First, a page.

The documentary is as impressionistic and natural as the film, shot in a beautiful black and white, so footage from performances and rehearsals, interviews with Hansard's fame-obsessed mother and pathologically disappointed father (who drank himself to death before filming ended), and testimonials from fans are given as much weight as the movie's most compelling thread--the dissolution of the professional and personal relationship between Hansard and Irglova.
Though Once is a modern-day fairy tale, it seems that both the stars played versions of themselves-- Hansard is as brash and loud as his scratchy and powerful tenor, whereas Irglova's delicate harmonizing corresponds to her more subtle strength and introspective personality. While this combination once fed the couple's creative and romantic energy--as Hansard wistfully remarks when remembering co-writing the songs for Once, "it was just so easy with this girl"--The Swell Season chronicles how that very interplay turns against the two, cannibalizing their love.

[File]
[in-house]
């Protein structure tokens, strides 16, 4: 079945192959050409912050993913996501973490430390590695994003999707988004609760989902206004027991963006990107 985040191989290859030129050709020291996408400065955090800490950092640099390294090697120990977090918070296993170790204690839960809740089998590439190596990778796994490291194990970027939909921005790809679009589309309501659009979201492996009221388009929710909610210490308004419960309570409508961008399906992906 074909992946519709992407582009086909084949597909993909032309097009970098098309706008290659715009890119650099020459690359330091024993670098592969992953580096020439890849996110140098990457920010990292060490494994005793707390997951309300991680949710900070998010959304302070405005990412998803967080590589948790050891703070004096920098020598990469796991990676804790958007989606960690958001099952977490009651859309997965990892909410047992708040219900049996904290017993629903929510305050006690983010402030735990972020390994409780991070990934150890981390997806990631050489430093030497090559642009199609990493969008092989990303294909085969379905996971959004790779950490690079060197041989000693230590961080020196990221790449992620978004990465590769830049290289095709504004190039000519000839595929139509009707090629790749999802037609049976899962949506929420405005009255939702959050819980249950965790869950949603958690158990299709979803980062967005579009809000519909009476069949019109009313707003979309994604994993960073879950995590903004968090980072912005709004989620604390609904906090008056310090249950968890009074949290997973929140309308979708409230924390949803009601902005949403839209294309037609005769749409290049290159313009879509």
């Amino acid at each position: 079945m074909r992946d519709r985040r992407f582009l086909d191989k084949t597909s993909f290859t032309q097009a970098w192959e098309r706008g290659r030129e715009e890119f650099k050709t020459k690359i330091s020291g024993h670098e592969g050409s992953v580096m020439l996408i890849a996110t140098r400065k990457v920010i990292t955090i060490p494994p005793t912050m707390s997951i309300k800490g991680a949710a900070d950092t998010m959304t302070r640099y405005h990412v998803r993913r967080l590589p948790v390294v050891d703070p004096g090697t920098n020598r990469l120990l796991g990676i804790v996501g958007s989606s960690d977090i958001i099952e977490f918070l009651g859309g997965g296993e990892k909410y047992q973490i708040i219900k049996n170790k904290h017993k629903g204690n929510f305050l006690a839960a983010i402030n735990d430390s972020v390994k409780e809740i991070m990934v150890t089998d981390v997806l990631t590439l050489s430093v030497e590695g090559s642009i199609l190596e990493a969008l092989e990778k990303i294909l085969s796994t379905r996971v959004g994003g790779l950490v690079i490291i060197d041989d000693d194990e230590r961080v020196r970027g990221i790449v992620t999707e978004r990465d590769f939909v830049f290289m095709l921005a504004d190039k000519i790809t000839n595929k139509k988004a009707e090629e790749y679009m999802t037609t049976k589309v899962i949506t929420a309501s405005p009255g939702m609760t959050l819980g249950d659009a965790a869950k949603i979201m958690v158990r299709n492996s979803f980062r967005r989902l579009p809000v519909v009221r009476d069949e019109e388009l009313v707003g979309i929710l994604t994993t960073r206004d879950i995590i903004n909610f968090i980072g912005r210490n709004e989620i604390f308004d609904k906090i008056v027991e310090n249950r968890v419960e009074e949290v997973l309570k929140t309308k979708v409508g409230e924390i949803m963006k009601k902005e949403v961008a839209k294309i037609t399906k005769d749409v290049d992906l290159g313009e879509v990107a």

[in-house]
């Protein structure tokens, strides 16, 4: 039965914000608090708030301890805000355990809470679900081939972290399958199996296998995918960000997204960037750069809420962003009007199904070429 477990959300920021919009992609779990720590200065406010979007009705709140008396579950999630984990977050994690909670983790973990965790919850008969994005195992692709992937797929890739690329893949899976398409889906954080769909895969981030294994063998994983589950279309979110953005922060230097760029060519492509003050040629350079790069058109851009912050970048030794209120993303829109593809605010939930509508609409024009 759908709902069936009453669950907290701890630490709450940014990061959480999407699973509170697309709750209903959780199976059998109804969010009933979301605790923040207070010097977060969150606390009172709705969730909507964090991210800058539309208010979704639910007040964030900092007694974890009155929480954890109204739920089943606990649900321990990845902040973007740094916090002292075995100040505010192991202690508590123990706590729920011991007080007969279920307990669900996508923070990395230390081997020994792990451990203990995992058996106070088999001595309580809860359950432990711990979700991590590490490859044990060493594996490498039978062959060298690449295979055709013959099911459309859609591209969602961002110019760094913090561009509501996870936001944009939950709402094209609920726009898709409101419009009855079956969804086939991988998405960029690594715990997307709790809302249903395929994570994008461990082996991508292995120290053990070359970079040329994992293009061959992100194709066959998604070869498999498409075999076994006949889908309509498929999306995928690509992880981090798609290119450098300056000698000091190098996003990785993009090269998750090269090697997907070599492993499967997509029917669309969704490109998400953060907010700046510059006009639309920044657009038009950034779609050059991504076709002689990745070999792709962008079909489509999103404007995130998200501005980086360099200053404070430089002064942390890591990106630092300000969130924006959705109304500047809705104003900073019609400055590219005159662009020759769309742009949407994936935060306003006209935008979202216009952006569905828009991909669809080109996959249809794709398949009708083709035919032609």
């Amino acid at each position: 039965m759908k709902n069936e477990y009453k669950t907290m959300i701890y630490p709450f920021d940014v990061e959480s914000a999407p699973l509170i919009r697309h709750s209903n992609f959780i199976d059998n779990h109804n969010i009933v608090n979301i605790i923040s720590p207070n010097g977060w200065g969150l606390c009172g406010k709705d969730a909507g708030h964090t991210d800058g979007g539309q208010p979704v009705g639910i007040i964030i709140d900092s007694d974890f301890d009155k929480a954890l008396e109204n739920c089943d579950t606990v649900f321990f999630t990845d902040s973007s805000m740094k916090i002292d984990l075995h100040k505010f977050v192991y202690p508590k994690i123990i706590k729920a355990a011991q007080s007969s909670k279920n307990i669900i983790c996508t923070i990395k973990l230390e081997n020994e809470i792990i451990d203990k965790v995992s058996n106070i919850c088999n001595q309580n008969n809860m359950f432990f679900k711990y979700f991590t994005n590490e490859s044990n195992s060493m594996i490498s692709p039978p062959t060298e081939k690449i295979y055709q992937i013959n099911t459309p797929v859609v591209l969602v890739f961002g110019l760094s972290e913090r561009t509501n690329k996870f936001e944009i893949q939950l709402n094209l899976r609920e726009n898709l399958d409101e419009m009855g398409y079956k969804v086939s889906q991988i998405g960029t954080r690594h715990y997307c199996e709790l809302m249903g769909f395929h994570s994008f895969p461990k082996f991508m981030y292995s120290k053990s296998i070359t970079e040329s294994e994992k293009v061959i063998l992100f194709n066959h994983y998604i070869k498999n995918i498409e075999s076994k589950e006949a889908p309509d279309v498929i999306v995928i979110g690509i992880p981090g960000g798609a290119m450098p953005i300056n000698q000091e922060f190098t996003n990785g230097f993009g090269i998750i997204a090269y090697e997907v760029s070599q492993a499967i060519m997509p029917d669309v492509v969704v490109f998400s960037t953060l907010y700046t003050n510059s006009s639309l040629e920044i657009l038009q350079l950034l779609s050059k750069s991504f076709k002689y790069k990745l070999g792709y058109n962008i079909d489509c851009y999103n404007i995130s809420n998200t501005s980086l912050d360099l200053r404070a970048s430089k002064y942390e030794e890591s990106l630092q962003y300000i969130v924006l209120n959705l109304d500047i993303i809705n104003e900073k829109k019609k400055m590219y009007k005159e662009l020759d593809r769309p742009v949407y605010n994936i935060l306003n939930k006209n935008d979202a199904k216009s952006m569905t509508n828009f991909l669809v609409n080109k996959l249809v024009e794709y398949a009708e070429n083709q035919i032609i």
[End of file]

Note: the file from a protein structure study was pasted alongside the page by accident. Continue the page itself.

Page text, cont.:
Irglova begins to resist and ultimately resent the way she has to make herself available to the public, an element of touring that the extroverted Hansard clearly thrives on. And his cheerful devil-may-care approach to deadlines and schedules begins to wear on Irglova's sense of responsibility. These two don't break up the way people do in the movies, with one partner clearly wronged. They break up the way people do in real life--with heartbreaking hesitancy, a little bit of meanness, and a lot of sadness. The Swell Season is a bittersweet but beautiful companion to the magical Once. But Jesus, it's Friday and it's a gorgeous morning, and not all love stories end this way, so let's leave this post on a hopeful note, shall we?